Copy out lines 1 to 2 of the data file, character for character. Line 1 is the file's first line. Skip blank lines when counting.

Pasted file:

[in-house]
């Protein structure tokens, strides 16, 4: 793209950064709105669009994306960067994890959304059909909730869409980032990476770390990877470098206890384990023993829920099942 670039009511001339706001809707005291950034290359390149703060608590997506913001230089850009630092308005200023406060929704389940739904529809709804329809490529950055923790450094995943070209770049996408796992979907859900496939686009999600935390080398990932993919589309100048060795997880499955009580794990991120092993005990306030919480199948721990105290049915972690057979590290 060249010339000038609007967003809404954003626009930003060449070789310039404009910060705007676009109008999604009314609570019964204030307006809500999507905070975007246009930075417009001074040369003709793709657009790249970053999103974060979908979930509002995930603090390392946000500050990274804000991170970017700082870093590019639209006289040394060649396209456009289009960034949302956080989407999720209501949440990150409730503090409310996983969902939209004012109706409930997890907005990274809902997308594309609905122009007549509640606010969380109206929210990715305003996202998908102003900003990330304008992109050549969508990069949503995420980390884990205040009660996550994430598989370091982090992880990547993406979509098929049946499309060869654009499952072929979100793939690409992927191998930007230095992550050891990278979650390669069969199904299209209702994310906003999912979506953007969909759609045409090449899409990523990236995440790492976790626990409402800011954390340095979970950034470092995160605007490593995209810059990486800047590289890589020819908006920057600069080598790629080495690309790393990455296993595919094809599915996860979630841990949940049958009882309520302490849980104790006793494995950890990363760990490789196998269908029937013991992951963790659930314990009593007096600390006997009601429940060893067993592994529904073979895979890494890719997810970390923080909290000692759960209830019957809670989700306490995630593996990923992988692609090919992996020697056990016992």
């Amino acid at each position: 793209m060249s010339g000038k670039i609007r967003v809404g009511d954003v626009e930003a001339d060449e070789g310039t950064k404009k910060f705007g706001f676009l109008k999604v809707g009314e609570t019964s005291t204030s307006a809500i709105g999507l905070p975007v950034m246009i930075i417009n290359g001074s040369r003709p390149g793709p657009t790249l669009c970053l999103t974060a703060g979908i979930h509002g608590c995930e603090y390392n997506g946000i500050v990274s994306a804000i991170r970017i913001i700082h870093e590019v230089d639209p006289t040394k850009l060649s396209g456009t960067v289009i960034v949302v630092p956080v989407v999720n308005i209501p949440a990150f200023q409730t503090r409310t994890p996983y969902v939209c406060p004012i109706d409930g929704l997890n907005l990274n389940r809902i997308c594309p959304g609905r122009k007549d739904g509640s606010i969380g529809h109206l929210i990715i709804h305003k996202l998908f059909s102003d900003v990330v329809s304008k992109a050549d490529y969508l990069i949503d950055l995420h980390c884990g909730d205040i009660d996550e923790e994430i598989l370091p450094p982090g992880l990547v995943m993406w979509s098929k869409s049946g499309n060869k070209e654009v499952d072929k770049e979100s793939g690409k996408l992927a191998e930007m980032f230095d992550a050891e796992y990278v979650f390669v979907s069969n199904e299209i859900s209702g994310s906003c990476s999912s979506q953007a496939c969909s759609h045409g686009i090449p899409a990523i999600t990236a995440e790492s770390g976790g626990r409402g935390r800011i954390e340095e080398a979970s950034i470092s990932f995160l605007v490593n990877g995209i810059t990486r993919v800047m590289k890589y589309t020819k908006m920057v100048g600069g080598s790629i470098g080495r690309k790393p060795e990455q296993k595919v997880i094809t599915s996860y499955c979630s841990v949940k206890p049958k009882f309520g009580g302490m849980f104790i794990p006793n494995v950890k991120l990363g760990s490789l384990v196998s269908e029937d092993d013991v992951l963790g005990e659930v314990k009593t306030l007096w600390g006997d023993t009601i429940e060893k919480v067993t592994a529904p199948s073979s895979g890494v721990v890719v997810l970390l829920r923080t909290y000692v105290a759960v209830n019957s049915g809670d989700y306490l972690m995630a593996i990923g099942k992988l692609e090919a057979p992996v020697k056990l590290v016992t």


[in-house]
């Protein structure tokens, strides 16, 4: 793209950064709105669009994306960067994890959304059909909730869409980032990476770390990877470098206890384990023993829920099942 670039009511001339706001809707005291950034290359390149703060608590997506913001230089850009630092308005200023406060929704389940739904529809709804329809490529950055923790450094995943070209770049996408796992979907859900496939686009999600935390080398990932993919589309100048060795997880499955009580794990991120092993005990306030919480199948721990105290049915972690057979590290 060249010339000038609007967003809404954003626009930003060449070789310039404009910060705007676009109008999604009314609570019964204030307006809500999507905070975007246009930075417009001074040369003709793709657009790249970053999103974060979908979930509002995930603090390392946000500050990274804000991170970017700082870093590019639209006289040394060649396209456009289009960034949302956080989407999720209501949440990150409730503090409310996983969902939209004012109706409930997890907005990274809902997308594309609905122009007549509640606010969380109206929210990715305003996202998908102003900003990330304008992109050549969508990069949503995420980390884990205040009660996550994430598989370091982090992880990547993406979509098929049946499309060869654009499952072929979100793939690409992927191998930007230095992550050891990278979650390669069969199904299209209702994310906003999912979506953007969909759609045409090449899409990523990236995440790492976790626990409402800011954390340095979970950034470092995160605007490593995209810059990486800047590289890589020819908006920057600069080598790629080495690309790393990455296993595919094809599915996860979630841990949940049958009882309520302490849980104790006793494995950890990363760990490789196998269908029937013991992951963790659930314990009593007096600390006997009601429940060893067993592994529904073979895979890494890719997810970390923080909290000692759960209830019957809670989700306490995630593996990923992988692609090919992996020697056990016992």